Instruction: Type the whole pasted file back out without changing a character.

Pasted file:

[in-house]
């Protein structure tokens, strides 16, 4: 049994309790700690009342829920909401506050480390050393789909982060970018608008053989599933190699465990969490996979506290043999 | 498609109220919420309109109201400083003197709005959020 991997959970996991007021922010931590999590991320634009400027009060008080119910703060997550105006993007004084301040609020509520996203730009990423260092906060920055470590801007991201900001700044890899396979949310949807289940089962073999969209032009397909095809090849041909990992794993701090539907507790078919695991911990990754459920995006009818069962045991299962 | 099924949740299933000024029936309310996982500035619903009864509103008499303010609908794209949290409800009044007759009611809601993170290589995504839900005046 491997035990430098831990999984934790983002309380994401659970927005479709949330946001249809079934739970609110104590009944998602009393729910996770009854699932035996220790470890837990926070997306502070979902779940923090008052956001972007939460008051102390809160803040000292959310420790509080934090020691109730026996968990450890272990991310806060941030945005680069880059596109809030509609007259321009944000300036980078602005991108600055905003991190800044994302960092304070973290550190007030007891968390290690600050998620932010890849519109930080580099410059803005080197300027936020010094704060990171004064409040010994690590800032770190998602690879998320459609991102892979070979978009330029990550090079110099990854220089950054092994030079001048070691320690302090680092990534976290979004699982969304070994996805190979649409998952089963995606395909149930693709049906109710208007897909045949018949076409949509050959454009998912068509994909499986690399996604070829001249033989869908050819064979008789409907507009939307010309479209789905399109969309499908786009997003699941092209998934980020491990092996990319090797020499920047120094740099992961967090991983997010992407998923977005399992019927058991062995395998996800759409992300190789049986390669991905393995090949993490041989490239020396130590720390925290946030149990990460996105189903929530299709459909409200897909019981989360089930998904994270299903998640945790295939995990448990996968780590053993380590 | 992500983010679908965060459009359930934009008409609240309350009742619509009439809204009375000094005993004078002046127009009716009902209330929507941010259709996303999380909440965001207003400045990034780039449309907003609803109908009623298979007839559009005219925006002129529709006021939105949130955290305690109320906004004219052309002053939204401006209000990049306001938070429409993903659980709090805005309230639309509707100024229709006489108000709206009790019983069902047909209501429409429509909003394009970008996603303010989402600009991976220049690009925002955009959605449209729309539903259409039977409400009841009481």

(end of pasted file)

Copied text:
[in-house]
């Protein structure tokens, strides 16, 4: 049994309790700690009342829920909401506050480390050393789909982060970018608008053989599933190699465990969490996979506290043999 | 498609109220919420309109109201400083003197709005959020 991997959970996991007021922010931590999590991320634009400027009060008080119910703060997550105006993007004084301040609020509520996203730009990423260092906060920055470590801007991201900001700044890899396979949310949807289940089962073999969209032009397909095809090849041909990992794993701090539907507790078919695991911990990754459920995006009818069962045991299962 | 099924949740299933000024029936309310996982500035619903009864509103008499303010609908794209949290409800009044007759009611809601993170290589995504839900005046 491997035990430098831990999984934790983002309380994401659970927005479709949330946001249809079934739970609110104590009944998602009393729910996770009854699932035996220790470890837990926070997306502070979902779940923090008052956001972007939460008051102390809160803040000292959310420790509080934090020691109730026996968990450890272990991310806060941030945005680069880059596109809030509609007259321009944000300036980078602005991108600055905003991190800044994302960092304070973290550190007030007891968390290690600050998620932010890849519109930080580099410059803005080197300027936020010094704060990171004064409040010994690590800032770190998602690879998320459609991102892979070979978009330029990550090079110099990854220089950054092994030079001048070691320690302090680092990534976290979004699982969304070994996805190979649409998952089963995606395909149930693709049906109710208007897909045949018949076409949509050959454009998912068509994909499986690399996604070829001249033989869908050819064979008789409907507009939307010309479209789905399109969309499908786009997003699941092209998934980020491990092996990319090797020499920047120094740099992961967090991983997010992407998923977005399992019927058991062995395998996800759409992300190789049986390669991905393995090949993490041989490239020396130590720390925290946030149990990460996105189903929530299709459909409200897909019981989360089930998904994270299903998640945790295939995990448990996968780590053993380590 | 992500983010679908965060459009359930934009008409609240309350009742619509009439809204009375000094005993004078002046127009009716009902209330929507941010259709996303999380909440965001207003400045990034780039449309907003609803109908009623298979007839559009005219925006002129529709006021939105949130955290305690109320906004004219052309002053939204401006209000990049306001938070429409993903659980709090805005309230639309509707100024229709006489108000709206009790019983069902047909209501429409429509909003394009970008996603303010989402600009991976220049690009925002955009959605449209729309539903259409039977409400009841009481």